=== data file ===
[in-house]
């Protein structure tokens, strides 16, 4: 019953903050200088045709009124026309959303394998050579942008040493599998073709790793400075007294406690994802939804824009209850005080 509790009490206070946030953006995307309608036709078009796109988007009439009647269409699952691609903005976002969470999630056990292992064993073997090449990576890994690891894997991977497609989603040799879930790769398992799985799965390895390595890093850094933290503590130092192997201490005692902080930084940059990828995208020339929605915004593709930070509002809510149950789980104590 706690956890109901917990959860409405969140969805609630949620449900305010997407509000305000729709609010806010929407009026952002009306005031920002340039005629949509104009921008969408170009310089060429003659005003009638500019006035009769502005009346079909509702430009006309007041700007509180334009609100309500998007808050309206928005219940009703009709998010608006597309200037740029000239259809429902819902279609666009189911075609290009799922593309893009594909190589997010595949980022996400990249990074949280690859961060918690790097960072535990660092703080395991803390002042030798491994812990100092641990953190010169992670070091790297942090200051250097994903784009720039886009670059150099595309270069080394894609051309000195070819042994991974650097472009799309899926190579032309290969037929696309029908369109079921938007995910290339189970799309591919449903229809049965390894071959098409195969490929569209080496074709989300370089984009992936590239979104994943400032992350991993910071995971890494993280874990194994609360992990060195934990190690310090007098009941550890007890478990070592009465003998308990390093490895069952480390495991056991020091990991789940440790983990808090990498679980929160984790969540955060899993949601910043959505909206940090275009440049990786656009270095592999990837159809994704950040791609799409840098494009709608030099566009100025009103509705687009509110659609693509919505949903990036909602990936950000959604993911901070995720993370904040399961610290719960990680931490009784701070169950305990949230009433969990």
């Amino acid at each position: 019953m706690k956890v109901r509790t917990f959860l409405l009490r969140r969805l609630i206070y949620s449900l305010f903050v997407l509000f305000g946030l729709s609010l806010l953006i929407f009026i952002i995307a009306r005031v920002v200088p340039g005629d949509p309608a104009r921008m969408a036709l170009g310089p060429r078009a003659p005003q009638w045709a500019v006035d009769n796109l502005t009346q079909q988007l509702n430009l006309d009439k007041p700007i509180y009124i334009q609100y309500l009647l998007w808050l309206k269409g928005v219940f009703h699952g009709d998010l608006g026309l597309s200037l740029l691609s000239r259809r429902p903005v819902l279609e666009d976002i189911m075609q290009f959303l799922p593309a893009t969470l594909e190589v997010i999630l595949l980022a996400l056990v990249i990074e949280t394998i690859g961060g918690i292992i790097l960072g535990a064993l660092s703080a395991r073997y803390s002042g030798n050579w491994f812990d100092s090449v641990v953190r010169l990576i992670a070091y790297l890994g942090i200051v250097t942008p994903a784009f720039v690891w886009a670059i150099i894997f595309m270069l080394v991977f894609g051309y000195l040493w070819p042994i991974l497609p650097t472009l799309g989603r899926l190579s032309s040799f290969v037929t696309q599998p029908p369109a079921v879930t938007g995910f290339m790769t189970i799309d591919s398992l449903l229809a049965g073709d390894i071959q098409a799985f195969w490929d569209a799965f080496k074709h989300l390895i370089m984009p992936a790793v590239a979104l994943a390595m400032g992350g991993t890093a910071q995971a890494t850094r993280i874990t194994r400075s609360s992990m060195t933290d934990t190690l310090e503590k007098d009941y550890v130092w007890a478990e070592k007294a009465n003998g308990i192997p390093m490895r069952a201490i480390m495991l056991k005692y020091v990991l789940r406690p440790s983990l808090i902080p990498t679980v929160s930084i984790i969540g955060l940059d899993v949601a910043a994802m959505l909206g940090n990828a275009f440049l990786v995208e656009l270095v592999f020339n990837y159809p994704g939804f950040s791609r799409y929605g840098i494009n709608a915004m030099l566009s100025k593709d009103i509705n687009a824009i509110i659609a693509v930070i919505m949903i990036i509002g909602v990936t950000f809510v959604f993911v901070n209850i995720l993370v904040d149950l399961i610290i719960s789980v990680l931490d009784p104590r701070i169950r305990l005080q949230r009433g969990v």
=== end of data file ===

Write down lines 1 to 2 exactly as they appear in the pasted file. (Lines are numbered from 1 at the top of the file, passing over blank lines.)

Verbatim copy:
[in-house]
């Protein structure tokens, strides 16, 4: 019953903050200088045709009124026309959303394998050579942008040493599998073709790793400075007294406690994802939804824009209850005080 509790009490206070946030953006995307309608036709078009796109988007009439009647269409699952691609903005976002969470999630056990292992064993073997090449990576890994690891894997991977497609989603040799879930790769398992799985799965390895390595890093850094933290503590130092192997201490005692902080930084940059990828995208020339929605915004593709930070509002809510149950789980104590 706690956890109901917990959860409405969140969805609630949620449900305010997407509000305000729709609010806010929407009026952002009306005031920002340039005629949509104009921008969408170009310089060429003659005003009638500019006035009769502005009346079909509702430009006309007041700007509180334009609100309500998007808050309206928005219940009703009709998010608006597309200037740029000239259809429902819902279609666009189911075609290009799922593309893009594909190589997010595949980022996400990249990074949280690859961060918690790097960072535990660092703080395991803390002042030798491994812990100092641990953190010169992670070091790297942090200051250097994903784009720039886009670059150099595309270069080394894609051309000195070819042994991974650097472009799309899926190579032309290969037929696309029908369109079921938007995910290339189970799309591919449903229809049965390894071959098409195969490929569209080496074709989300370089984009992936590239979104994943400032992350991993910071995971890494993280874990194994609360992990060195934990190690310090007098009941550890007890478990070592009465003998308990390093490895069952480390495991056991020091990991789940440790983990808090990498679980929160984790969540955060899993949601910043959505909206940090275009440049990786656009270095592999990837159809994704950040791609799409840098494009709608030099566009100025009103509705687009509110659609693509919505949903990036909602990936950000959604993911901070995720993370904040399961610290719960990680931490009784701070169950305990949230009433969990």